Trump Shatters Obama’s Syrian Legacy
Comparably, Russia has also forced the United States to modify its Syrian strategy. In Syria, Russia backs Bashar al-Assad and has provided military force to support the regime and its crackdown on rebel groups in the area. Therefore, Russia holds immense power in determining the future of a post-ISIS Syria. The chief Russian military staff has announced that Russia will withdraw and diminish the number of troops in Syria by the end of the year, remarking that “[militarily] there is very little left to do…” In fact, Putin is hosting Rouhani, the president of Iran, and Erdogan, the president of Turkey, soon to discuss the postwar outlook for Syria. The meeting most notably excludes the United States, which has lost its role as a power broker in Syria. This comes despite U.S. efforts to coerce Assad to make concessions at United Nations led peace talks. Secretary of State Tillerson has echoed former Secretary of State Kerry in putting pressure on Russia to maintain the peace process in Syria. Foolishly, both leaders attempted to coerce Putin to change his strategy in Syria without realizing that Putin views Syria as a zero-sum game, allowing Russia to dictate the outcome of Syria.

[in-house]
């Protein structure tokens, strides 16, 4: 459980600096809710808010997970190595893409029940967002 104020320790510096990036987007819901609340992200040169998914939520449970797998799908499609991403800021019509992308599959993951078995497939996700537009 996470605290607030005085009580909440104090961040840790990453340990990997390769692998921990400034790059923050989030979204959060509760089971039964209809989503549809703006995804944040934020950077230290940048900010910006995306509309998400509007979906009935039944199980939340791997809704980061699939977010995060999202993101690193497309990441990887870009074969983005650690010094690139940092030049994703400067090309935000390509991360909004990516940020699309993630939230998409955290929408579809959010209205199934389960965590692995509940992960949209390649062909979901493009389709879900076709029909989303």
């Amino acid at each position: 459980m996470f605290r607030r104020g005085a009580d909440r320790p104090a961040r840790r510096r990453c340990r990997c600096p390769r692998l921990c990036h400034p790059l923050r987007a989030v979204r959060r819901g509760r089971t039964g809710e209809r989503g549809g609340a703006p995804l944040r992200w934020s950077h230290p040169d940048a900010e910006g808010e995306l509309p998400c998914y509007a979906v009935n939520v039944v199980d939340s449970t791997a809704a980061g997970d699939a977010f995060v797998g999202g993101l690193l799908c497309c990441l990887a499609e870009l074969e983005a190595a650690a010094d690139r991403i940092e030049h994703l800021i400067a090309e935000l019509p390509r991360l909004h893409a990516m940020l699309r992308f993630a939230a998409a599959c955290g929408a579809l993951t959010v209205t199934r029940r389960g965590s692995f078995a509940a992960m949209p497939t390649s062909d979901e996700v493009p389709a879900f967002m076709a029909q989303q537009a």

Obama and Trump diverge significantly when discussing Syrian refugee policy. In January, President Trump signed an executive order banning Syrian refugees from entering the country. Although this plan was later disputed and rolled back, the Trump administration has maintained severe limitations and delays on admitting refugees from Egypt, Iran, Iraq, Syria, and Yemen, amongst other nations. In nine of the 11 countries targeted, Islam is the primary religion, demonstrating that Trump’s Muslim ban lives on. On Monday, December 4th, the Supreme Court upheld the enforcement of this edition of Muslim ban, setting an unfortunate precedent. Overall, Trump has lowered the refugee cap to 45,000 for 2018, the lowest since 1980. Trump’s refugee policy clearly differs from the goal Obama set of admitting 110,000 total refugees and 10,000 Syrian refugees. Ironically, while Obama was in office, many criticized him for failing to take in more at a time when over 4 million were displaced from their homes. The Trump and Obama administration demonstrate clear differences in their priorities with refugees and civilians. Obama’s legacy in Syria may not be remembered kindly, but Trump’s approach will be shameful and full of regret.